1896 New King Single Shot: Part 3
Writing as B.B. Pelletier
1896 New King single shot BB gun.
This report covers:
- Straightening the barrel
- 4.55 mm BBs dropped to bottom
- It also shoots 4.5 mm balls
- 4.55 mm lead balls
- Muzzle energy
- 4.50 mm lead balls
- What does today’s test give us?
Today I tell you how straightening the barrel of this century-old BB gun went and then we look at its performance. Last time I shot a single BB out at 157 f.p.s. What will she do today?
Straightening the barrel
Boy, did I ever have a lot of helpers ready to school me on how to straighten this solid brass shot tube! The way some of you talked you would think this thing is going into a NASA satellite!
I straightened the shot tube exactly as I described to you in Part 2, by laying it on a flat steel table (on my vise) and tapping it gently with the wide head of a plastic hammer.
The photo I showed you made it look like there was a single bend in the tube. The truth was the tube was bent in numerous places. It was twisted subtly into a serpentine shape.
I have some experience doing things this way, and in less than 10 minutes I had it much straighter. I also cleaned the inside of the shot tube with a wire bore brush. It’s not perfect, and I doubt it ever will be, but it’s better than it was.
4.55 mm BBs dropped to bottom
After straightening and cleaning the 4.55 mm lead balls dropped all the way down the shot tube to the place where the tube tapers smaller. After maybe 10 shots, though, the BBs began stopping a couple inches up from the bottom and remained that way for a while. I still had to seat the BB into the tapered place with a cleaning rod, but now they all shoot out. And I picked up one additional thing by straightening and cleaning the shot tube.
It also shoots 4.5 mm balls
Now that the ball goes into the tapered place in the shot tube, I can also load 4.50 mm lead balls. They are lighter than the 4.55 mm balls. But, better than that, they are widely available. Where the 4.55 MM balls are expensive and hard to find, the 4.50 mm balls are standard airgun ammunition.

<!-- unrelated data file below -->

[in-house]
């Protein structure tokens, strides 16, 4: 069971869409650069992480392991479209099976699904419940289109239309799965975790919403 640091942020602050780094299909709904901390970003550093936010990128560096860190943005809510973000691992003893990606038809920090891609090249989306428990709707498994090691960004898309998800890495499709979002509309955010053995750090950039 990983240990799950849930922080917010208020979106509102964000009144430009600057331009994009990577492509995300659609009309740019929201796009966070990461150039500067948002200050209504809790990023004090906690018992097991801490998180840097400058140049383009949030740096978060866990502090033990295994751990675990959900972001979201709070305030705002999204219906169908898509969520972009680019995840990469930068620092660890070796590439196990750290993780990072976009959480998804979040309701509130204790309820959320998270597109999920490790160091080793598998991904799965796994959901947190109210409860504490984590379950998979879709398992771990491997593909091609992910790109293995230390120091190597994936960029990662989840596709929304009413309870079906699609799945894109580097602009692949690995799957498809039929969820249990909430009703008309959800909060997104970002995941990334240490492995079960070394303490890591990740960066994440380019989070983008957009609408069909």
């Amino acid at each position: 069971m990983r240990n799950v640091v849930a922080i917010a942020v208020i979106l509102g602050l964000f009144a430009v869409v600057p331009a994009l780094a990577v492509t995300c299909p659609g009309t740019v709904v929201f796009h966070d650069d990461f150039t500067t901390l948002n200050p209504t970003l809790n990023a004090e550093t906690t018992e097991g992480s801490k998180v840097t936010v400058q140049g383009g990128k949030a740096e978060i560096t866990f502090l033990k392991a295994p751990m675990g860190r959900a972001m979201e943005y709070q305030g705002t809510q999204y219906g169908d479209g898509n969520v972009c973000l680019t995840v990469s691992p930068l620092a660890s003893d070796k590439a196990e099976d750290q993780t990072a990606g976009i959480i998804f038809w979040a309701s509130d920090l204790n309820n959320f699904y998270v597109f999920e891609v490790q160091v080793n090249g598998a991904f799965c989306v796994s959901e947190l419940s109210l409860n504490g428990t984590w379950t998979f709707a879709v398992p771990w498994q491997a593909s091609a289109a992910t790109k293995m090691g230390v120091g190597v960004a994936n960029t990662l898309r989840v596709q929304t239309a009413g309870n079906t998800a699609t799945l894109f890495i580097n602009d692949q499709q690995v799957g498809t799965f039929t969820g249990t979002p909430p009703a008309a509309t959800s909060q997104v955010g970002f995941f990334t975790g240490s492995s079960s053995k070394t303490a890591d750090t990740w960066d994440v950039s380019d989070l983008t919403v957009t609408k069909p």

4.55 mm lead balls
These are number 12 zimmerstutzen balls. If you don’t know what that means, read my article on zimmerstutzens. After straightening and cleaning the bore they were stopping about two inches from the bottom of the shot tube. Before I straightened and cleaned the barrel they had been stopping about two inches from the muzzle, so there was definite improvement.
The one shot I got with these balls in Part 2 was recorded at 157 f.p.s. That was before the barrel was straightened and cleaned. Today five shots averaged 159 f.p.s. They ranged from a low of 157 to a high of 161 f.p.s. — a difference of 4 f.p.s.
Just for fun I then dropped a ball into the shot tube and did not press it in with a cleaning rod. It did seem to fall all the way into the tapered breech. It came out at 154 f.p.s.
The 4.55 mm lead balls weigh from 8.5 to 8.7 grains If we take 8.6 grains as the average, at 159 f.p.s. this little BB gun generates 0.48 foot-pounds at the muzzle. That’s less than a lot of airsoft guns!
This little BB gun is not perfect. While I was shooting the 4.55 mm balls, the entire shot tube came out of the gun on one shot! It apparently works free, now that I have removed it so many times and also oiled the airgun liberally.
4.50 mm lead balls
Next I shot H&N 4.50 mm lead balls. Pyramyd Air isn’t stocking them at present, but they do have Gamo 4.50 mm lead balls. The H&N balls I shot weighed a very uniform 8.3 grains. They all seemed to drop into the taper in the shot tube, but to keep both tests the same I also pushed them lightly into the breech with the cleaning rod and discovered that they were already there!
These balls averaged 159 f.p.s. for 5 shots, as well. Their velocity ranged from a low of 157 to a high of 161 f.p.s. a difference of 4 f.p.s. But their lighter weight gave a muzzle energy of 0.47 foot-pounds.
Just for fun I then dropped one of these smaller balls into the muzzle and shot it without pushing it into the breech with the cleaning rod. That one registered 157 f.p.s. on the chronograph. So it does reach the breech.
The smaller lead ball may not go faster because there is more room inside the bore for the air to blow past the ball. I don’t want to try any smaller balls because I think accuracy will suffer. Remember that we learned that lesson while testing the Tell BB gun.
What does today’s test give us?
Today’s little test gives us two lead balls to test for accuracy. I believe I will press all the balls down with the cleaning rod, but not hard. I just want to be certain they are all at the breech.
Well, this little 120-year-old BB gun still works. It may not have been too much more powerful that this when it was new — maybe 200 to 225 f.p.s.?. It cocks easily and is as light as a feather. Ideal for children!